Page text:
Rent control, until now the domain of Chicago’s far political left, could be going mainstream with two major Democratic candidates for governor endorsing the concept.
State Sen. Daniel Biss of Evanston and Chicago businessman J.B. Pritzker each say they would support legislation to lift a statewide ban preventing local governments from limiting how much rent landlords can charge.
Lifting the ban, which was enacted by the Legislature in 1997, would allow home rule units such as the city of Chicago to enact ordinances controlling rent increases.
Advocates say rent control is needed to preserve affordable housing and slow the gentrification that is rapidly transforming some neighborhoods by pricing out longtime residents.
But any such proposal is certain to face strong opposition from real estate interests who argue rent control laws unfairly constrain the rights of property owners and have proven unworkable in other cities.
On Tuesday, Biss used a luxury high-rise development being constructed by one of his opponents, Chris Kennedy, as the backdrop to make his case for repealing the state’s rent control ban.
Biss and his lieutenant governor running mate, Rep. Litesa Wallace, were joined at the press conference by Rep. Will Guzzardi, who is the main sponsor of the repeal legislation, and Ald. Roberto Maldonado (26th), who said he wants the city to enact rent control.
Biss said he will introduce his own repeal measure in the Senate in an effort to allow “working families to stay in their homes and to push back against this dangerous wave of gentrification.”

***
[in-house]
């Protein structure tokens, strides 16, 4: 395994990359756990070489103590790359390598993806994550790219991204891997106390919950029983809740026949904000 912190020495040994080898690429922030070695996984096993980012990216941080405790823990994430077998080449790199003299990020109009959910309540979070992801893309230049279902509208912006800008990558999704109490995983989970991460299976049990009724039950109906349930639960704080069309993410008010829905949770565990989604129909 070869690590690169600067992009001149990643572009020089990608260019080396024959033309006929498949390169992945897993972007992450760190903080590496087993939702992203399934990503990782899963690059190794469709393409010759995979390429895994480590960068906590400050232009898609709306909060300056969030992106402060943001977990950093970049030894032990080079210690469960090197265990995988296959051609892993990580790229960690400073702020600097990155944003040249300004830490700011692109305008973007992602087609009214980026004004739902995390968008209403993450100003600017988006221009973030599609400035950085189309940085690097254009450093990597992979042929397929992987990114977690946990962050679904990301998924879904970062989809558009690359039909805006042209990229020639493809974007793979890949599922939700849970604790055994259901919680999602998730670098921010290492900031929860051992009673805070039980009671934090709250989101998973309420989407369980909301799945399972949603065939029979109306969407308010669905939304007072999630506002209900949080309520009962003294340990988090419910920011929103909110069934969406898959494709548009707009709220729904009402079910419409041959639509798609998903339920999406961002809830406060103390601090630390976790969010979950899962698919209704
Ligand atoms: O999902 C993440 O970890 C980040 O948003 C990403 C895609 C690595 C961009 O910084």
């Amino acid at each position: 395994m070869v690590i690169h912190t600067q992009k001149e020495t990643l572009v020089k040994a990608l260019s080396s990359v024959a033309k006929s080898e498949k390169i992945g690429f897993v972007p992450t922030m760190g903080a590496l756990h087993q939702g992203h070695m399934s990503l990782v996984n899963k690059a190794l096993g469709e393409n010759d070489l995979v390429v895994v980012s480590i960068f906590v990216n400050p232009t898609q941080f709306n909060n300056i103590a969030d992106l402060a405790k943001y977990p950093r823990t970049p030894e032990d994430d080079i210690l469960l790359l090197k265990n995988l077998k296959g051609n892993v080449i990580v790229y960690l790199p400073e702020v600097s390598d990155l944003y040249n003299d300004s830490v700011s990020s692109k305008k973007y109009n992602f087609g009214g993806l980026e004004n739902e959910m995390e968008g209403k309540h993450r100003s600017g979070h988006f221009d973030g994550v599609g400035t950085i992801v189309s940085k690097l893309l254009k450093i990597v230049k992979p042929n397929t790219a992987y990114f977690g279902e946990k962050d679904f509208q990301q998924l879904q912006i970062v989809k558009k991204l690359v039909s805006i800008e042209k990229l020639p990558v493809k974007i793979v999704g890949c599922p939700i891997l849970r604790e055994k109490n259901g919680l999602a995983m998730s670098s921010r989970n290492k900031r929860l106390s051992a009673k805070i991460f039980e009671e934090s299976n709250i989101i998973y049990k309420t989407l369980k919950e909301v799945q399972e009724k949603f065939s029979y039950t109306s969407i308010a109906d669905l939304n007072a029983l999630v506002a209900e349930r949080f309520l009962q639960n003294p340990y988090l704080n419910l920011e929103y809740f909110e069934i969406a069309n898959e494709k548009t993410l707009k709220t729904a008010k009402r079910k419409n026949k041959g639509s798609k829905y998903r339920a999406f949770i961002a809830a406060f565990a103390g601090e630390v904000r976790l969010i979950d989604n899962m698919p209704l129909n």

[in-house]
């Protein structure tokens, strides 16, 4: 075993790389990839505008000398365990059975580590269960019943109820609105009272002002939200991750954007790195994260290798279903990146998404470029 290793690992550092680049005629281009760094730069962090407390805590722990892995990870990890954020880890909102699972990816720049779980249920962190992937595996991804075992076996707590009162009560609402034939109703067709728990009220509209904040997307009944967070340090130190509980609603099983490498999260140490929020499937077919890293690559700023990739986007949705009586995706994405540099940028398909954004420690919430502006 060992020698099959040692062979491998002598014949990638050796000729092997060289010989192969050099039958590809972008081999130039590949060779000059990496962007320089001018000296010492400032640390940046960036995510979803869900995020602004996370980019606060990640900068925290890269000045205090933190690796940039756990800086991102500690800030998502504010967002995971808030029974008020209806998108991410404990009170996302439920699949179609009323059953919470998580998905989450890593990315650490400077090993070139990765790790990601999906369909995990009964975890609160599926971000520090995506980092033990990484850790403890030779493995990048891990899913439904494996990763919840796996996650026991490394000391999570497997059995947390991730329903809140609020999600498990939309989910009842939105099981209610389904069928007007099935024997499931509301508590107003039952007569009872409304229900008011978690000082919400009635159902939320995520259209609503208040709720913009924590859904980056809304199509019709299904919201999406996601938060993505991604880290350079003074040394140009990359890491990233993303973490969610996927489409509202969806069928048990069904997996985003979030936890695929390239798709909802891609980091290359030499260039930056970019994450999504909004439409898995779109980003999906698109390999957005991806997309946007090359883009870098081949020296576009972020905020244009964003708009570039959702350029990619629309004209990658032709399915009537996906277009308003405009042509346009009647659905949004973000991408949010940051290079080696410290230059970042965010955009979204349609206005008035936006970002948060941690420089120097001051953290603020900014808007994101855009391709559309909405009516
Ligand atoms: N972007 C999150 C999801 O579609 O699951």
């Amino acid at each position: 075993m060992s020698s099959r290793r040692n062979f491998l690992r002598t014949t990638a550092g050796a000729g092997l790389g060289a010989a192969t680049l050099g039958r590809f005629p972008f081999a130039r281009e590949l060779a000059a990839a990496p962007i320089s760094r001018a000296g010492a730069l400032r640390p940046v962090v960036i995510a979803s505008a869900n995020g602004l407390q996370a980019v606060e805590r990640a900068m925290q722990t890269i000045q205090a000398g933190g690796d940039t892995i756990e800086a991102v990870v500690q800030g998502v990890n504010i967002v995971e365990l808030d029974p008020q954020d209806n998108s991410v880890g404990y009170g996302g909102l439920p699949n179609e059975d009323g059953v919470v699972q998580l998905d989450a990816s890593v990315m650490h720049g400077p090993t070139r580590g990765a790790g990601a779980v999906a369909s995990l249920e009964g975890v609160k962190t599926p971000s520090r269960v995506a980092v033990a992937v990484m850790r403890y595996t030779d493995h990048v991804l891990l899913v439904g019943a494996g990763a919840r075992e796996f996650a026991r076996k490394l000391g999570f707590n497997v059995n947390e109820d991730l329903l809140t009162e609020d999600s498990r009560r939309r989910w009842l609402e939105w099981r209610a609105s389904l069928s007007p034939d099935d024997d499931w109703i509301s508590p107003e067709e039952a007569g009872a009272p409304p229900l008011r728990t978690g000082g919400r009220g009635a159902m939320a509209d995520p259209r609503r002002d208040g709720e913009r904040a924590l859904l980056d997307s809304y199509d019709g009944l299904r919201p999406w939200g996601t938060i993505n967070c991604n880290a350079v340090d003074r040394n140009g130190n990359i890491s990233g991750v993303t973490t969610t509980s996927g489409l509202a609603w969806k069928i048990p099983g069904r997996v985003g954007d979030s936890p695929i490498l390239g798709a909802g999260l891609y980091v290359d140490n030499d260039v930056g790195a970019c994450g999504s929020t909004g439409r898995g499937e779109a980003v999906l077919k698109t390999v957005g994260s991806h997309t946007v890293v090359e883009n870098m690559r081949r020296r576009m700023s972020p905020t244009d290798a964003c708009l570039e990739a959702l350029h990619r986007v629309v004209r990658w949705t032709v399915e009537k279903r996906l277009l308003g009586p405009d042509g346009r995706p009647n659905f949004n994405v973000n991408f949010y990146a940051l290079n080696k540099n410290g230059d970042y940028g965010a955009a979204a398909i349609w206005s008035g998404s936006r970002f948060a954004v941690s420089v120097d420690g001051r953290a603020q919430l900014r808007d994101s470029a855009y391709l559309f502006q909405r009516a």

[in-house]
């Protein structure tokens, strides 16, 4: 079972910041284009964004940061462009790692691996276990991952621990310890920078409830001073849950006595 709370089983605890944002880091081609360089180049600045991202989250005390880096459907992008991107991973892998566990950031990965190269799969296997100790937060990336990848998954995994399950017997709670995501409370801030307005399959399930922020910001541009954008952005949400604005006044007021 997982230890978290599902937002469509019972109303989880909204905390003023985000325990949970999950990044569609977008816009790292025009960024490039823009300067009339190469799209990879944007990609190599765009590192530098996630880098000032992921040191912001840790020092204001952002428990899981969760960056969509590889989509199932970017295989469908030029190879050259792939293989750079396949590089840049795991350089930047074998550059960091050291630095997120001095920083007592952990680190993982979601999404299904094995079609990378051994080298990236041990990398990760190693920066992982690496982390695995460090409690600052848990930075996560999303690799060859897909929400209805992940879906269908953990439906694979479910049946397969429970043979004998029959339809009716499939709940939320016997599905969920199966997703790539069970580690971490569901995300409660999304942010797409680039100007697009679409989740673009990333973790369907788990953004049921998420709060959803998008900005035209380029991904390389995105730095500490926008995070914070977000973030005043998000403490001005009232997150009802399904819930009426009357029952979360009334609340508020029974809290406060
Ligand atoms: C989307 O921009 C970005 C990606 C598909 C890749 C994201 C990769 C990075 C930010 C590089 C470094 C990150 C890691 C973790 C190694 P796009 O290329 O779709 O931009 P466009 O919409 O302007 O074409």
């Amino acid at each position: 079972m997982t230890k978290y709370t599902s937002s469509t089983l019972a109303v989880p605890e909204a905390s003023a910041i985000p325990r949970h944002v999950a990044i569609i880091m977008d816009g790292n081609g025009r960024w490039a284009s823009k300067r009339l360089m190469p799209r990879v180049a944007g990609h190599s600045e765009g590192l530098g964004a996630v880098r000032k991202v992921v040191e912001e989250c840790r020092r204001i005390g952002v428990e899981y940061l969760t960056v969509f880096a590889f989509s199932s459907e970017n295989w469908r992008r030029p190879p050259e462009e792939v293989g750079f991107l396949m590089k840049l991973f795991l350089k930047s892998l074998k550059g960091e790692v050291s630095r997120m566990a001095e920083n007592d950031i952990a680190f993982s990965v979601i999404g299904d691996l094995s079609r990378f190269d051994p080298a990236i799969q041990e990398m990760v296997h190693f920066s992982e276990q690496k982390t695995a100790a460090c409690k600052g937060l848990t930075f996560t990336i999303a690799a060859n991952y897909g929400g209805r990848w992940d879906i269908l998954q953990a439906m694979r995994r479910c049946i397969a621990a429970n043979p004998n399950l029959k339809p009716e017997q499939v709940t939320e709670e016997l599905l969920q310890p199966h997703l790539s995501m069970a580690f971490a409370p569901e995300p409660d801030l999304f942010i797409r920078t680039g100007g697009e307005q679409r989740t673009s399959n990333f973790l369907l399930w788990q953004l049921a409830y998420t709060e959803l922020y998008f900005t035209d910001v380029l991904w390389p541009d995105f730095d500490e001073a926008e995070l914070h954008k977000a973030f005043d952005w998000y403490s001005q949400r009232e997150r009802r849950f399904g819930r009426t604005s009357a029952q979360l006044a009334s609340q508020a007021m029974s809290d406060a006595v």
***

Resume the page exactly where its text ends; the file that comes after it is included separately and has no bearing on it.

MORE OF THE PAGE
Such rhetoric is not unexpected from Biss, regarded as the most liberal of the surviving major Democratic contenders.
But he’s found surprising company on the rent control issue from Pritzker, who also has staked a claim to it as he tries to burnish his own progressive credentials and fight back against Biss’ portrayal of him as just another out-of-touch billionaire.
In an interview last week, Pritzker told me he also favors removing the state “moratorium” so that local communities could “choose to have rent control.”
“That’s one example of how we might be able to begin to fight gentrification,” he said.
Pritzker also pointedly noted: “That’s not something that Chris Kennedy has advocated.”
A Kennedy spokeswoman confirmed his opposition to rent control and accused Biss of “political pandering.”
“Chris supports affordable housing and the need to put an end to strategic gentrification. Rent control is not a solution solving either of those issues. In fact, studies show that rent control worsens income inequality in gentrifying cities,” she said.
Although Guzzardi is a Biss supporter, he said he was “really excited” to find a second Democratic candidate on board in Pritzker.
“I think ‘pleasantly surprised’ is the way you might describe me. I think that this issue is getting momentum. We’re seeing more and this chorus of people saying rents are out of control, and we have to do something about it,” Guzzardi said.
A coalition of community groups has put an advisory referendum about lifting the rent control ban on the ballot in 10 different Chicago wards for the March 20 primary.
Among the wards targeted for the referendum is the 33rd Ward, where Ald. Deb Mell has said she supports the idea of rent regulation.